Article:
“I don’t oppose engaging traditional partners, as long as we don’t suppress our own views on DEI or other concerns about an ideology run amok,” I responded.  “And if they can’t still be our friends then maybe they aren’t the right friends.”

“Haven’t we always been willing to hold back on some of our concerns to be in relationship with others?” she asked. 

It dawned on me after the discussion that this communal leader was talking herself out of making any change in approach to Jewish outreach and advocacy. It further struck me that mainstream Jewish communal organizations are doing precisely the same: paying lip service to a shift in priorities but then, faced with tough trade-offs, reverting to business as usual. They can’t bear giving anything up, alienating any ally or taking any risks to their current standing.     

Jewish organizations are reluctant to confront radical trends on the left because the progressive activists they’ve long allied themselves with leave little room for differences of opinion. Jewish groups know that if they critique a coercive DEI program or ethnic studies curriculum they’ll jeopardize an already tenuous relationship. In an interview with CNN, Cornell William Brooks, a professor at Harvard’s Kennedy School and the former president of the NAACP, said: “We start with the conversation about how to protect Jewish students and end up in a conversation about an assault on programs that benefit Black and brown people… it’s really about an attack on higher education, anti-DEI.” In an article in the Jewish Telegraphic Agency, one Jewish leader reported similar sentiment from Black allies who question whether Jews are embracing a right-wing political agenda in the name of fighting antisemitism. Jewish leaders fear that any criticism of radical left-wing ideology will generate a rift with established civil rights figures and organizations, relationships they consider central to the Jewish story. So they hold back.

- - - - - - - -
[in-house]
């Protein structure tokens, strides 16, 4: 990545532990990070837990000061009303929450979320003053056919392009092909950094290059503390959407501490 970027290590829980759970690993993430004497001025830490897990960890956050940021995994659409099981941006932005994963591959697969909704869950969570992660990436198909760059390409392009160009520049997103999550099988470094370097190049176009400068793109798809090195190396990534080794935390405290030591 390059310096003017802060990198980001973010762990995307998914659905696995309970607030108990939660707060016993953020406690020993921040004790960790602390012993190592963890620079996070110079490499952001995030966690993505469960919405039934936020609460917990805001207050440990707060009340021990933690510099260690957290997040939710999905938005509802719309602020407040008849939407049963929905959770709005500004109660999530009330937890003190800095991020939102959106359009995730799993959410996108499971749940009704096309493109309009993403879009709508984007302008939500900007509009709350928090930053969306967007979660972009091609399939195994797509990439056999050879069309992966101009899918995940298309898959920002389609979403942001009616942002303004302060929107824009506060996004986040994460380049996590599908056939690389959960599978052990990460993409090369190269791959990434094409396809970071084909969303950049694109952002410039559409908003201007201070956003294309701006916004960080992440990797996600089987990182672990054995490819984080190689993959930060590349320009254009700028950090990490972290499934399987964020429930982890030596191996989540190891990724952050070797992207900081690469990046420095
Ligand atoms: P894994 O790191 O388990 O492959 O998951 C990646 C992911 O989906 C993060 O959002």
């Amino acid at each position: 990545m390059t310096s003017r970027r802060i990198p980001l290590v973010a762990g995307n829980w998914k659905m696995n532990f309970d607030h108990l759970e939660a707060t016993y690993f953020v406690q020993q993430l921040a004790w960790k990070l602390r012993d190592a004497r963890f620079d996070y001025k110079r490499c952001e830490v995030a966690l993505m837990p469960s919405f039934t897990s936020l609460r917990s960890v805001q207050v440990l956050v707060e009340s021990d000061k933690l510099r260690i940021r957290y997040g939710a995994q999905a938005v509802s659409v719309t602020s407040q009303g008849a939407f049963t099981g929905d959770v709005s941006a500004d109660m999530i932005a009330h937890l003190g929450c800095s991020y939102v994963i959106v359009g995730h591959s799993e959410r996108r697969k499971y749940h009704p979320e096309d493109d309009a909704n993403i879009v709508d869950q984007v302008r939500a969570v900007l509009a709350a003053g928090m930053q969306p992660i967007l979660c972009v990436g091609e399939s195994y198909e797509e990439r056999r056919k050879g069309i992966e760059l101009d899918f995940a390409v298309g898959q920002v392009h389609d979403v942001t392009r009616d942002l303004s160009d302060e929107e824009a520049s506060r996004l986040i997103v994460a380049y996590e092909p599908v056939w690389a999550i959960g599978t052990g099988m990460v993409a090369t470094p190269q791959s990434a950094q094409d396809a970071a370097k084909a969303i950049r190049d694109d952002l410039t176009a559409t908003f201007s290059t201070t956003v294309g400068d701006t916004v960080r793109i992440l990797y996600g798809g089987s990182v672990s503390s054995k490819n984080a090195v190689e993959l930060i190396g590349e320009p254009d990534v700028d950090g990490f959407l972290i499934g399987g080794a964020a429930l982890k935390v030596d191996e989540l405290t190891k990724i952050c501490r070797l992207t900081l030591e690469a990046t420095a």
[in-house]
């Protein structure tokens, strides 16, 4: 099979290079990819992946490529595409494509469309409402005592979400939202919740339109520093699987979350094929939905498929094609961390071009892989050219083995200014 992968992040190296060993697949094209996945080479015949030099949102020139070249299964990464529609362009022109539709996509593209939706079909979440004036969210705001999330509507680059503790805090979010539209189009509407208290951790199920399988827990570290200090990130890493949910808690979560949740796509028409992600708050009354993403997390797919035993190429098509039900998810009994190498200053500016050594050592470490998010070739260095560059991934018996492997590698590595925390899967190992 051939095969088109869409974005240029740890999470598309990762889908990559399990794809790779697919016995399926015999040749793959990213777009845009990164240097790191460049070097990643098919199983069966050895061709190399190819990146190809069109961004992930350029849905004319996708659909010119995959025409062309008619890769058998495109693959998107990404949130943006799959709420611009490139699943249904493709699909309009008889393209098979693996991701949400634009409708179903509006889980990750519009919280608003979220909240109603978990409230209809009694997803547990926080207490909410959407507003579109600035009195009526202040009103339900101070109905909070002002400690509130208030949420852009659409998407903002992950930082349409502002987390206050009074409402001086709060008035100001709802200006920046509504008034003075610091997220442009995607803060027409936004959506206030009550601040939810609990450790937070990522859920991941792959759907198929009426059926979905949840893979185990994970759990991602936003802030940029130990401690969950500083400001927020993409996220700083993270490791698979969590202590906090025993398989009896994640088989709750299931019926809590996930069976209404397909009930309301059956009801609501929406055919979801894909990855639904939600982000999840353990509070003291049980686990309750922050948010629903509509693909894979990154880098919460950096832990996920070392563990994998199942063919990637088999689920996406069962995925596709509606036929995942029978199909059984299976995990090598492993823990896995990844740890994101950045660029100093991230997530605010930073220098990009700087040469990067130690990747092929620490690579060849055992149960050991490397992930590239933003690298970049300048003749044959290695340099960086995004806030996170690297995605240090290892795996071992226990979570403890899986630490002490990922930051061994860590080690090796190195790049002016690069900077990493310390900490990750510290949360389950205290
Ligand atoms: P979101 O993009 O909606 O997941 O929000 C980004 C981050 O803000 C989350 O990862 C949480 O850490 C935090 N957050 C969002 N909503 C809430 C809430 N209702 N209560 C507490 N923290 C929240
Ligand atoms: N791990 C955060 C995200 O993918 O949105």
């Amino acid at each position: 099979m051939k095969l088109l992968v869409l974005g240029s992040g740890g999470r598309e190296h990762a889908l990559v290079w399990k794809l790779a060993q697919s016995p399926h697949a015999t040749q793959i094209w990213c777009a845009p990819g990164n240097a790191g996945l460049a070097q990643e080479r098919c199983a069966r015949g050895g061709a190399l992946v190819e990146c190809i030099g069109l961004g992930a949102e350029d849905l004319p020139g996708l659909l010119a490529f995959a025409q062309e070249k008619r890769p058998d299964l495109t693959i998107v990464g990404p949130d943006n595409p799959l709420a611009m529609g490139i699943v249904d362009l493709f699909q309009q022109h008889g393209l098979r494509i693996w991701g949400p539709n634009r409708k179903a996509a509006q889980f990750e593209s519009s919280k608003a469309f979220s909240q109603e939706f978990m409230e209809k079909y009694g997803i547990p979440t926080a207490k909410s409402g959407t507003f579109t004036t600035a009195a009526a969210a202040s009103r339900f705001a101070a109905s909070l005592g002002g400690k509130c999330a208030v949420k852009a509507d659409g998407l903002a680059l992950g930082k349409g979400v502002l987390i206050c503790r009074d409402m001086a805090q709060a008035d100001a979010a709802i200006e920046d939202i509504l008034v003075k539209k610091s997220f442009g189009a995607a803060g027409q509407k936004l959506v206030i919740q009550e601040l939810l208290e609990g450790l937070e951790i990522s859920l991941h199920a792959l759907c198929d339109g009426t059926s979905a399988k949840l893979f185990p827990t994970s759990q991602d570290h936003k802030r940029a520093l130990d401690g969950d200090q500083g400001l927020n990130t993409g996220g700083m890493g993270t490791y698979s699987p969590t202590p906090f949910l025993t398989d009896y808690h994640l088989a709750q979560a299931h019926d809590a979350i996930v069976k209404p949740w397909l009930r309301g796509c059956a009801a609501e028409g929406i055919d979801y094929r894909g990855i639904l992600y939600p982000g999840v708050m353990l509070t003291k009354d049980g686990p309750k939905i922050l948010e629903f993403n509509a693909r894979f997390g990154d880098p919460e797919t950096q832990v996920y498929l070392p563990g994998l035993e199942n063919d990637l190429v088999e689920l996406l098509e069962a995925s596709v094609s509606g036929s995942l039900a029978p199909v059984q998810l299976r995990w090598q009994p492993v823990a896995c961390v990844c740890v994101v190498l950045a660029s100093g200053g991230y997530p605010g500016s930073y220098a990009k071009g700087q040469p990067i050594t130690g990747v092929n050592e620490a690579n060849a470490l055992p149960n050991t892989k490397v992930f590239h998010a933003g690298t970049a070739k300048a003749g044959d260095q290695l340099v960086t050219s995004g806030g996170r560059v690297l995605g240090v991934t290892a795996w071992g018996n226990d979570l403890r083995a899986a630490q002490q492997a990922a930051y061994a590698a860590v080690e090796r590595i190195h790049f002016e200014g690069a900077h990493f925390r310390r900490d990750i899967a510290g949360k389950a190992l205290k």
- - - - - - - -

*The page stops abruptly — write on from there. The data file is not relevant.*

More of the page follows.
As a student and practitioner of organizational change, I’m all too familiar with the deeply entrenched inertia that inhibits major shifts in direction. Of course, it’s much easier for a person to privately rethink his or her worldview than it is for an entire institution to alter its fundamental course. The latter involves multiple stakeholders with varied perspectives. Faced with the need to change, people and groups often find excuses to stay put. Lisa Lahey, one of two authors of the seminal Immunity to Change, says that “[m]indset transformation requires overcoming blind spots, unearthing our competing commitments, and freeing ourselves of limiting assumptions.” 

Jewish organizations maintain a competing commitment to remain aligned with traditional allies and to maintain their standing in what Israeli writer Einat Wilf calls “the community of the good.” They’re afraid to break free and journey into the unknown. But they should know by now that an alliance that denies the rape of Israeli women, portrays the entire Western world as hopelessly racist and deems critical thinking and free expression a function of white supremacy, is a “community of the not good enough” for us.    

Indeed, mainstream Jewish organizations will increasingly find themselves at odds with Jews whose kids and grandkids face indoctrination in high school and belligerent protests on campus. Newly minted parent activists will not be satisfied with the typical accommodationist posture, behind-the-scenes dialogue and conciliatory rhetoric. They could not care less about maintaining old alliances and are more than open to new ones. They want hard-hitting action that protects their kids. Unless American Jewish groups rise to the occasion, it won’t be long until a disconnect turns into a gulf. 

David Bernstein is the founder of the Jewish Institute for Liberal Values (JILV).